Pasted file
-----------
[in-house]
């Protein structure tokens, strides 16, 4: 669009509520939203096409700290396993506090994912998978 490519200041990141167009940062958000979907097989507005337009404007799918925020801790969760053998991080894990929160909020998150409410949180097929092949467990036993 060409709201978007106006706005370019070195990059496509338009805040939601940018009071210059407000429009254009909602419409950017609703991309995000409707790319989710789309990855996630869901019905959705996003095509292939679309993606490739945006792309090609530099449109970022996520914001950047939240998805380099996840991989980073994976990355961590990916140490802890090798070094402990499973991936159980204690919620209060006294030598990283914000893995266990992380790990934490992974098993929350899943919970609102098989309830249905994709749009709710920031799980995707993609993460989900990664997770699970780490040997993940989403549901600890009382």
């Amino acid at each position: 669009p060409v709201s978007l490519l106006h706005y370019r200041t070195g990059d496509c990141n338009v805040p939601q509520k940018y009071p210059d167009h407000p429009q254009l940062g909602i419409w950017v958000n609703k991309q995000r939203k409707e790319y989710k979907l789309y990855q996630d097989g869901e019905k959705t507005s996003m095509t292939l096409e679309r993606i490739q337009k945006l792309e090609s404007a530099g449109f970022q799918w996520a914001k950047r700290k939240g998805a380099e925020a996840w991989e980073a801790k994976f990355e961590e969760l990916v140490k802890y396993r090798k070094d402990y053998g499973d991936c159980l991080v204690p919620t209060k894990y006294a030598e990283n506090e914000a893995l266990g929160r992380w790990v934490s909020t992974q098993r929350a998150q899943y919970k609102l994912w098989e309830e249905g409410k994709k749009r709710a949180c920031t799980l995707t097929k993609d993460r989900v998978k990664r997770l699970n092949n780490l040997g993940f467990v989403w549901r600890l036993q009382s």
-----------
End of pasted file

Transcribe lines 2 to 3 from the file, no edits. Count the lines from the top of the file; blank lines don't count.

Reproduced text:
């Protein structure tokens, strides 16, 4: 669009509520939203096409700290396993506090994912998978 490519200041990141167009940062958000979907097989507005337009404007799918925020801790969760053998991080894990929160909020998150409410949180097929092949467990036993 060409709201978007106006706005370019070195990059496509338009805040939601940018009071210059407000429009254009909602419409950017609703991309995000409707790319989710789309990855996630869901019905959705996003095509292939679309993606490739945006792309090609530099449109970022996520914001950047939240998805380099996840991989980073994976990355961590990916140490802890090798070094402990499973991936159980204690919620209060006294030598990283914000893995266990992380790990934490992974098993929350899943919970609102098989309830249905994709749009709710920031799980995707993609993460989900990664997770699970780490040997993940989403549901600890009382």
């Amino acid at each position: 669009p060409v709201s978007l490519l106006h706005y370019r200041t070195g990059d496509c990141n338009v805040p939601q509520k940018y009071p210059d167009h407000p429009q254009l940062g909602i419409w950017v958000n609703k991309q995000r939203k409707e790319y989710k979907l789309y990855q996630d097989g869901e019905k959705t507005s996003m095509t292939l096409e679309r993606i490739q337009k945006l792309e090609s404007a530099g449109f970022q799918w996520a914001k950047r700290k939240g998805a380099e925020a996840w991989e980073a801790k994976f990355e961590e969760l990916v140490k802890y396993r090798k070094d402990y053998g499973d991936c159980l991080v204690p919620t209060k894990y006294a030598e990283n506090e914000a893995l266990g929160r992380w790990v934490s909020t992974q098993r929350a998150q899943y919970k609102l994912w098989e309830e249905g409410k994709k749009r709710a949180c920031t799980l995707t097929k993609d993460r989900v998978k990664r997770l699970n092949n780490l040997g993940f467990v989403w549901r600890l036993q009382s």